Wellness, Well-Being, and Emotional Health: What We Have in Common?

By: Ray Burgman, Director of HERS Institutes

Wellness and well-being are trendy topics and yet, last year and this year when I traveled to Kampala, Uganda and Ile Ife, Osun, Nigeria, I realized these topics cut across continents and cultures. Though some use wellness and well-being interchangeably, they aren’t the same. Wellness is defined as the quality or state of being healthy in body and mind, especially as the result of deliberate effort. Yet, well-being is a more holistic term—a good or satisfactory condition of existence; a state characterized by health, happiness, and prosperity; welfare. My own exploration into well-being began when I took my first sabbatical as a DePauw University faculty member. As I transitioned to HERS a few years later, I didn’t anticipate engaging in these conversations while working abroad.

When a new affiliate consults HERS about their planned curriculum, success is dependent on developing a relevant, culturally appropriate and contextually significant, program. We’ve seen wellness and well-being addressed informally and formally at the program in the States and on the continent of Africa. Regardless, taking care of self is critical as one practices good leadership. Here, we briefly discuss wellness by asking participants to conduct a self-assessment and discuss ways to adjust their effort towards what matters most to them. We encourage practicing some physical activity and using the free time for reflection. In Uganda, August 2014, the wellness conversation began when an attendee asked if their leadership development program could address how HIV/AIDS impacts faculty, staff, and students.

HERS-West Africa tackled these topics directly, and the planning committee scheduled well-being from theory to practice. During the launch conference, held November 9 – 13, 2015 at Obafemi Awolowo University, convened by HERS-South Africa Academy and HERS Bryn Mawr Institute alumna Aderonke Akeredolu, the conversation started with a health screening where attendees learned their numbers (e.g. blood pressure, weight, waist circumference, body mass index, blood sugar, and cholesterol). Provost A.O. Fatusi, College of Health Sciences, and Dr. B.M. Mapayi, Department of Mental Health, emphasized how essential one’s quality of life and longevity were to knowing these numbers. I envisioned them spending time on preventative care considering how we began but instead, they focused on emotional intelligence and mental health, linking your success to how you feel and interact with others.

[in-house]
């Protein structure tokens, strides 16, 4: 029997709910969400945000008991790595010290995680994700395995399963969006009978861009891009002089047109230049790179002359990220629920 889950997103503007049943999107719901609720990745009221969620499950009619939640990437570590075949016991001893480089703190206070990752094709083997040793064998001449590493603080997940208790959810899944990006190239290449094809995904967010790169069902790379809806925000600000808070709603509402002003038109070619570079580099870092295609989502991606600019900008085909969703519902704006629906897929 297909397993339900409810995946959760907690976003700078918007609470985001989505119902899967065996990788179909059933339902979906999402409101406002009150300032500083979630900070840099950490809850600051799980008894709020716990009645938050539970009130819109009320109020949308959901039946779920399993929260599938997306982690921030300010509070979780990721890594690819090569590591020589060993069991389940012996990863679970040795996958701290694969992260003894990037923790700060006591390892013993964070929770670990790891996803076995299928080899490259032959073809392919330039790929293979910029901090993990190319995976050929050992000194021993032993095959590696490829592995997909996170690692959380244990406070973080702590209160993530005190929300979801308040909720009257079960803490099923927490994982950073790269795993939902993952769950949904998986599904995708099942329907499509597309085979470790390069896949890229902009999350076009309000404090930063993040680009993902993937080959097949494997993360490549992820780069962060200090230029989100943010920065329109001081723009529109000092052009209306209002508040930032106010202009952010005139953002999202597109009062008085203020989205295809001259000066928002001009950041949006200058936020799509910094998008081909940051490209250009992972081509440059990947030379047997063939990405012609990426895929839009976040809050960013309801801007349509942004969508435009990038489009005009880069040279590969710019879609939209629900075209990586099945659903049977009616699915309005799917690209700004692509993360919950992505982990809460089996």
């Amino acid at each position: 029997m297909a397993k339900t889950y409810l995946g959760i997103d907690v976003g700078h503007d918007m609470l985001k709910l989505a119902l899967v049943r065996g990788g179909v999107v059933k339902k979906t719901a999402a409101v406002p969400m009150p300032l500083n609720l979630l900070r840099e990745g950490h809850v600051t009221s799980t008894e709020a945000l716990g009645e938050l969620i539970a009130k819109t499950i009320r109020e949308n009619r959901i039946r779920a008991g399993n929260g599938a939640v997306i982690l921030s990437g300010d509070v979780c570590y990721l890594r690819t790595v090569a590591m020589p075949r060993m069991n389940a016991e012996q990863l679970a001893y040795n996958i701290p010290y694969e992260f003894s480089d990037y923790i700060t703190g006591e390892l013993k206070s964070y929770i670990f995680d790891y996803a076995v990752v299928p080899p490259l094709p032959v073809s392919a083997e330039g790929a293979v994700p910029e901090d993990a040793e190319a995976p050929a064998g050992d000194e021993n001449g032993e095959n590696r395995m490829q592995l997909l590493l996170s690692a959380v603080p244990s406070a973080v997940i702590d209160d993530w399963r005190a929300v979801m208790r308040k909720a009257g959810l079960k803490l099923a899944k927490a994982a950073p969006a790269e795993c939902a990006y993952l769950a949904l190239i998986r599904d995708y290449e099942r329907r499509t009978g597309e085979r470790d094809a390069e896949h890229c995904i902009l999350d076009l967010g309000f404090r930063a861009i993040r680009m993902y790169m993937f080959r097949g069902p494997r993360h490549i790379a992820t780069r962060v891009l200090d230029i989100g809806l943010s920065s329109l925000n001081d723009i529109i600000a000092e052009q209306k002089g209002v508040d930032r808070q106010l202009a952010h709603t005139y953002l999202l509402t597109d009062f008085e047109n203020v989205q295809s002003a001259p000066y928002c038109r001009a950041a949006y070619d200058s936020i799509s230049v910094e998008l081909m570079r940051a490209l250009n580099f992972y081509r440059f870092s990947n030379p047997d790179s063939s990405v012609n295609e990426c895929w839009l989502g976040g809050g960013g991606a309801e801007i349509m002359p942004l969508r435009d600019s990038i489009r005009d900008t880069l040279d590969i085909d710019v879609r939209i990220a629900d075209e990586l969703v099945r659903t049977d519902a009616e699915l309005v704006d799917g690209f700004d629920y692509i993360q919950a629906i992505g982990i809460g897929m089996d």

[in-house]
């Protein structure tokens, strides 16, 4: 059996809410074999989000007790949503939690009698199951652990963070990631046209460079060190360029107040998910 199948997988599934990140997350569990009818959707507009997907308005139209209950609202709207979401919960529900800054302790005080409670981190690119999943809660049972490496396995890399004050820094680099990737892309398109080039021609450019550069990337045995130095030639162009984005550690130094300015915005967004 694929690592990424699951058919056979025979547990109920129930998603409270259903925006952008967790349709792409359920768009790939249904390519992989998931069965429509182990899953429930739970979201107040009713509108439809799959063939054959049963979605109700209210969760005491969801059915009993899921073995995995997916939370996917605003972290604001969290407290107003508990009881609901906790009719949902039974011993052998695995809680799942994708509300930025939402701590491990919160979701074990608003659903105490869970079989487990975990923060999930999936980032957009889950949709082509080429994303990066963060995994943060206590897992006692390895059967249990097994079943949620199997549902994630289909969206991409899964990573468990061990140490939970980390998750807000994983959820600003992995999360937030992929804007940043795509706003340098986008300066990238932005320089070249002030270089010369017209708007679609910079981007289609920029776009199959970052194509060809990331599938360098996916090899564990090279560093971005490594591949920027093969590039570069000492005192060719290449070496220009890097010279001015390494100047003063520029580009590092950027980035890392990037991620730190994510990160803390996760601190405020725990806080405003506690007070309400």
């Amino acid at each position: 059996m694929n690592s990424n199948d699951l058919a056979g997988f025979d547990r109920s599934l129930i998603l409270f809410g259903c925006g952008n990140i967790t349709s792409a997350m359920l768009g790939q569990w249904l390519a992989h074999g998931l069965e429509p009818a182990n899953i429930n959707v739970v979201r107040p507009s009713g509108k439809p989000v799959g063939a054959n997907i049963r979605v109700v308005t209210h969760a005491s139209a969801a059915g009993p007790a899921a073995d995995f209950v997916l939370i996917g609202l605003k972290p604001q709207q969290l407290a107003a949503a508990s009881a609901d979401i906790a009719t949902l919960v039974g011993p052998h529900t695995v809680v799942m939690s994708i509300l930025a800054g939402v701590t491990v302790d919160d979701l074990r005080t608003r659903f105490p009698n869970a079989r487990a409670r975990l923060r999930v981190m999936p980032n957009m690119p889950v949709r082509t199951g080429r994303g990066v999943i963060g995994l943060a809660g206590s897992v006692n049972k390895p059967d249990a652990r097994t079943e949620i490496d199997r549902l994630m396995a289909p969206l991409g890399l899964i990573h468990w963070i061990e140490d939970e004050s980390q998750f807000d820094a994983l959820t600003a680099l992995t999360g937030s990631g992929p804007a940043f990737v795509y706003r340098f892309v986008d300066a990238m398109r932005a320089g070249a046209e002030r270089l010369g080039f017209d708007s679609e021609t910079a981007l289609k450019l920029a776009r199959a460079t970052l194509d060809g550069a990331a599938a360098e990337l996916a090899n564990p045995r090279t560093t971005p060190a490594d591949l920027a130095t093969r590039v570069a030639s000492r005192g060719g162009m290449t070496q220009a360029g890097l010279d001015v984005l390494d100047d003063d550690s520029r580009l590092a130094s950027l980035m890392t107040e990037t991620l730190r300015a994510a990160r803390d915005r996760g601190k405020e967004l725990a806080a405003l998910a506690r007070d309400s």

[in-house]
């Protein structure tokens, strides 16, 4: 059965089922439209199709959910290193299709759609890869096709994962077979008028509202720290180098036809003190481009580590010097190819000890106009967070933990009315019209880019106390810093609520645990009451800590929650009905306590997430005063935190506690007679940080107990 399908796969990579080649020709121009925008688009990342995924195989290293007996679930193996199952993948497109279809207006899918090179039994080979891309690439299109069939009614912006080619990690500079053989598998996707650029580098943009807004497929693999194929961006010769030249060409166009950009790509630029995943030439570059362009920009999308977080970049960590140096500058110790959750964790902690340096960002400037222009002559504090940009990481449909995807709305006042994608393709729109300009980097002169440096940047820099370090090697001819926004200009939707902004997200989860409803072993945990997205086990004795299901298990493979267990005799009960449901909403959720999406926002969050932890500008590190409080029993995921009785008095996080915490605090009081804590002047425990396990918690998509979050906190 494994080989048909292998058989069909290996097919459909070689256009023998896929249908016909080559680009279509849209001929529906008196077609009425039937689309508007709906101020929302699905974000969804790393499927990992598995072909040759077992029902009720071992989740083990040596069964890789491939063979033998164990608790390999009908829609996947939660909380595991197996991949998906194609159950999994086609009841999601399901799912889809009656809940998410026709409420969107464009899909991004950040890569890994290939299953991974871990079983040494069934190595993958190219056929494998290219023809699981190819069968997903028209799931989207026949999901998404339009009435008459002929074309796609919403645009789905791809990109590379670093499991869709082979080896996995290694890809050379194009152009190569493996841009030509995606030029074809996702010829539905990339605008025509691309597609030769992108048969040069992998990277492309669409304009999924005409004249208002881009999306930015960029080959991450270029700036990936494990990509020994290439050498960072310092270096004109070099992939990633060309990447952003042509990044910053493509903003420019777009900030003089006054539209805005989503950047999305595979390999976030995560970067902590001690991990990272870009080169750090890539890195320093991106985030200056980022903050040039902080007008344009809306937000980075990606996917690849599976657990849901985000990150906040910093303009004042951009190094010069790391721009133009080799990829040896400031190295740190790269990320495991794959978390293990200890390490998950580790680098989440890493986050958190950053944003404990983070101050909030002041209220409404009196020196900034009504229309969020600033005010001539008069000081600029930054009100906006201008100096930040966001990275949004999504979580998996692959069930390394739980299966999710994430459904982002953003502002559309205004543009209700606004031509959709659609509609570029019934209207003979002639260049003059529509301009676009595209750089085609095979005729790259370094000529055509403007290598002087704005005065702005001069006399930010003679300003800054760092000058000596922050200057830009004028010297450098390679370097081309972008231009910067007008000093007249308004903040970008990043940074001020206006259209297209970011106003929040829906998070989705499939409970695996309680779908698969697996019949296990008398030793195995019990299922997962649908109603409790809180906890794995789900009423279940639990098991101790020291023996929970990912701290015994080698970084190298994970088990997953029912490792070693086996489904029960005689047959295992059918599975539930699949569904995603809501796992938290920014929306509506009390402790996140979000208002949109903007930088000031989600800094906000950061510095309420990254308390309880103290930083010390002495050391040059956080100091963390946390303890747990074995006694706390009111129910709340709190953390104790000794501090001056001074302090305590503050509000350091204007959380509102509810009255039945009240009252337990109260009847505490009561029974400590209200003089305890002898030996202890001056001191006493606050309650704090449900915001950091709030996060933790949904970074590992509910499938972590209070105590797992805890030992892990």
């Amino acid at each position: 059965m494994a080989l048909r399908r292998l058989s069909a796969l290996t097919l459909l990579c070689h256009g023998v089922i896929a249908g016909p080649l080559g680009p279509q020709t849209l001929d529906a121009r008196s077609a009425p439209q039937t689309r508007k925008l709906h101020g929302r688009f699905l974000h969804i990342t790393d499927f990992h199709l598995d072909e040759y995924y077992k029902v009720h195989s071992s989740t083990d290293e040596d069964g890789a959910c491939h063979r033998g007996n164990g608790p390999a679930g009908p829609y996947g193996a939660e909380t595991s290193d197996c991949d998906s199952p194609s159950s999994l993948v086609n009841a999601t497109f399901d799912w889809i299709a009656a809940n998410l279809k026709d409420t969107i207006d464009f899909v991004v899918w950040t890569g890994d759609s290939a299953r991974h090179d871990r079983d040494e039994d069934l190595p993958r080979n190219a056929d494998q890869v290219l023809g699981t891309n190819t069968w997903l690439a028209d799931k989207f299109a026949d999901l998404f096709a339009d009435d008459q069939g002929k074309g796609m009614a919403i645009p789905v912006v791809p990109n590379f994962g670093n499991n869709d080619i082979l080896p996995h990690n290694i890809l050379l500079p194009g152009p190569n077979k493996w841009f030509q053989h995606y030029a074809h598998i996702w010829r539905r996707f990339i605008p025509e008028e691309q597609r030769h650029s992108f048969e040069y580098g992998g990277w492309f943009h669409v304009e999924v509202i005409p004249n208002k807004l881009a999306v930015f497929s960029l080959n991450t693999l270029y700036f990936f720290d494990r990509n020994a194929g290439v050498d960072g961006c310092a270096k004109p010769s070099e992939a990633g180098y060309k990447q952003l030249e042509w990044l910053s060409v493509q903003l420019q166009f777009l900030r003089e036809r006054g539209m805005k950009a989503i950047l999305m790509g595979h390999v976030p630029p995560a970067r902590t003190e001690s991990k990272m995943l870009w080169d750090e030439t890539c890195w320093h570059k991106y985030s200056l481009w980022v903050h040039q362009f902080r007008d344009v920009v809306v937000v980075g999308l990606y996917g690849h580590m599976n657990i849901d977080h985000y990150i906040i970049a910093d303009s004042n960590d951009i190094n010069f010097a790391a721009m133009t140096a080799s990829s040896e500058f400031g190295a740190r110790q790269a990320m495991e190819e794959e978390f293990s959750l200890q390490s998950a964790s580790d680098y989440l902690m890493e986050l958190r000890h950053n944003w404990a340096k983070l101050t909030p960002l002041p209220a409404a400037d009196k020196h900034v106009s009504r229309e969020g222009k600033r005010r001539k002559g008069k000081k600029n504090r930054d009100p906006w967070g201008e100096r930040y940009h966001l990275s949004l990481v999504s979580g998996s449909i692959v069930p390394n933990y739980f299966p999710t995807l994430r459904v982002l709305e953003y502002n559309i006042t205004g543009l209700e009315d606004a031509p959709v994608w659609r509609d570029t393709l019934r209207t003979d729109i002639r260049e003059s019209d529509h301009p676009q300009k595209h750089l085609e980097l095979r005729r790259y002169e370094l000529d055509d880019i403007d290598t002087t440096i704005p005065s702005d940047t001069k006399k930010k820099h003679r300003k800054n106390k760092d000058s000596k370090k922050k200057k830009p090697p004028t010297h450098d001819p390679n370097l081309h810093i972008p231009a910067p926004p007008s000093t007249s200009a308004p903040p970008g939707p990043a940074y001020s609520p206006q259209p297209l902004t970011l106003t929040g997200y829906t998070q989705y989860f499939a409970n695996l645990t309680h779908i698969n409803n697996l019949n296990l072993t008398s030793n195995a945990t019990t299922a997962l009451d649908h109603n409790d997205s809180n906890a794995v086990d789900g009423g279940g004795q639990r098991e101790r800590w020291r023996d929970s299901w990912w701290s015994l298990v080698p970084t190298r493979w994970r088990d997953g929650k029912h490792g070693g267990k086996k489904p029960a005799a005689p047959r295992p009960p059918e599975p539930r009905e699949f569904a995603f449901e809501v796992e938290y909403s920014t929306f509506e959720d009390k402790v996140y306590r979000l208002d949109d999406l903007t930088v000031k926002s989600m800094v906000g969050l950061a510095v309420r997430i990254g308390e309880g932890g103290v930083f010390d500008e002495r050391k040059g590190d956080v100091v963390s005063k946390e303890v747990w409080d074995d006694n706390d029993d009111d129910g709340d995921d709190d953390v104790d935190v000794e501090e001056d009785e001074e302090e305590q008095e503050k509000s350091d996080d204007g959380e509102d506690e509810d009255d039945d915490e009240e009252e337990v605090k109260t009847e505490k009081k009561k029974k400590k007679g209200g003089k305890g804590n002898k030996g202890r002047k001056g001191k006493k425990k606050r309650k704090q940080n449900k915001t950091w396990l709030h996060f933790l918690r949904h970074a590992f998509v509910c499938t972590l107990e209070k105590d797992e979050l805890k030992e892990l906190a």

HERS - West Africa

As the session started, Provost Fatusi quickly referenced Daniel Goleman, author of the 1995 bestseller Emotional Intelligence: Why It Can Matter More than IQ. In his book, Goleman outlines 4 emotional intelligence domains: self-awareness, self-management, social awareness, and relationship management. Psychologists Peter Salovey, Yale University, and John D. Mayer, University of New Hampshire, introduced emotional intelligence (1990), as a type of social intelligence that involves the ability to monitor one’s own and others’ emotions, to discriminate among them, and to use the information to guide one’s thinking and actions. Many have researched emotional intelligence over the last 20 years and it’s not shocking to see emotional intelligence mentioned in many disciplines, from economics and finance to kinesiology. Simply put, anyone may fumble in their interpersonal communication and actions. The decisions we make, the ways we move, are dependent on accurately knowing ourselves, our environment, and our place in the spaces we inhabit.

Next, we moved to emotional wellness. Dr. Malayi did not use the Substance Abuse and Mental Health Services Administration (SAMHSA) dimensions of wellness. However, emotional wellness, as she defined it, fits with the first dimension outlined in the SAMHSA. The 7 other dimensions of wellness are environmental, financial, intellectual, occupational, physical, social, and spiritual. Malayi asked us to consider questions similar to: how do you start your day, are you connected to your emotions, do you greet colleagues on a regular basis or turn in the opposite direction when you see someone you know, when was the last time you did something you enjoyed? The short inventory gave everyone an opportunity to assess his or her emotional wellness. She ended the sessions by providing some suggestions for better emotional wellness.

The next day we boarded busses heading to the Sports Complex wearing our favorite workout wear and practiced some beginner weight-bearing exercises. Yes, we went from theory to practice. I enjoyed the low-intensity exercises and as the group celebrated my flexibility and less than novice capacity for personal training, calling me by my new name, Abeke Omowale, I added well-being to the list of things I have in common with my HERS sisters on the continent of Africa.
If you’re interested in wellness, visit http://www.samhsa.gov/wellness/strategies for wellness strategies. If you’re uncertain where you are on your wellness journey and want to take some time to consider your life, visit http://www.hrsa.gov/womenshealth/wellness/mybrightfutureadulttool.pdf for a health self-assessment and guide and http://mchb.hrsa.gov/pdfs/bfwomen.pdf for an emotional wellness guide.